The Lawyer’s new China Elite report contains the most detailed research available on the PRC legal market and contains unparalleled insight into the country's leading law firms. They vary in size, practice focus and geographic coverage, but they all share one common quality – ambition... Read more
This year, The Lawyer’s annual ranking of the largest UK law firms by turnover is available as an interactive, digital benchmarking tool. For the first time this will allow you to manipulate each data set against the metrics of your choice.
Torex Retail has appointed magic circle firm Linklaters ahead of usual go-to firm Wragge & Co to act on its behalf in an investigation by the Serious Fraud Office (SFO).
The investigation comes two days after the SFO conducted searches relating to an investigation into potential false accounting of up to £6.5m of cash in the AIM-listed company’s interim results.
A Wragge & Co spokeswoman said: “Yes, Linklaters is advising Torex on the current inquiries. We are still acting (on other matters) but with the company in a state of flux, that position could change anytime.”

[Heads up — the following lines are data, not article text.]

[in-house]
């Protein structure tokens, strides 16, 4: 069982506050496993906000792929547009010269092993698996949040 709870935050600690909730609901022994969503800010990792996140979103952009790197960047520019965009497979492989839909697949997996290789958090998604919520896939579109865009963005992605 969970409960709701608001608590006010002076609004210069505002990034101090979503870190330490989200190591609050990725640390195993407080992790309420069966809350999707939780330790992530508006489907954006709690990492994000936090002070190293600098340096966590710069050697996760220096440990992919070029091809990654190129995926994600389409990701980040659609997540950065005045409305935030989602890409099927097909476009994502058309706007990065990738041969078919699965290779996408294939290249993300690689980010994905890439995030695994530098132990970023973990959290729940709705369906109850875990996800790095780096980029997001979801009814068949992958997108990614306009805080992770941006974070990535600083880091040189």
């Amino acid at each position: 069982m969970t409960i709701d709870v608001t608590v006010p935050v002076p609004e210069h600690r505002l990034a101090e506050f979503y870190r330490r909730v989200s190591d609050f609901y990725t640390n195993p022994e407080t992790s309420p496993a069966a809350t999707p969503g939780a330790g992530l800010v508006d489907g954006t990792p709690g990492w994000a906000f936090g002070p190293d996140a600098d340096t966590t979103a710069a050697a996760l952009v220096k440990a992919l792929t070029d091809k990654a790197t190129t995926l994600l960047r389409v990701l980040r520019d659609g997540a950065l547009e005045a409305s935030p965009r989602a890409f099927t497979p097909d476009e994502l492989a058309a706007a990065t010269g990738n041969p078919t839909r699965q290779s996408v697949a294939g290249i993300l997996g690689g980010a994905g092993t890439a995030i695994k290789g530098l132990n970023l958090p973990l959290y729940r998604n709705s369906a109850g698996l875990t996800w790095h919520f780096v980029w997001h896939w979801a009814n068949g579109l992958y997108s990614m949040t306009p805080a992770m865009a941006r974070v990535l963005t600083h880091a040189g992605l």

Wragges have been main advisers for the Oxfordshire-based company since August 2006 but the company needed independent advice on the investigation.
The fraud investigation was launched after Torex Retail's chief executive Neil Mitchell made allegations of false accounting, fraudulent transactions and money laundering.
Three of the men at the centre of the SFO investigation have all resigned, including Chris Moore, the Torex founder who was previously chairman of Ascribe.
Last week, Torex’s former chairman Rob Loosemore stepped down from the board of London Capital Group, with Mark Woodridge resigning from two boardroom positions three days later.
In addition to the SFO investigation, the London Stock Exchange's Aim team is investigating the situation, as well as the Financial Services Authority.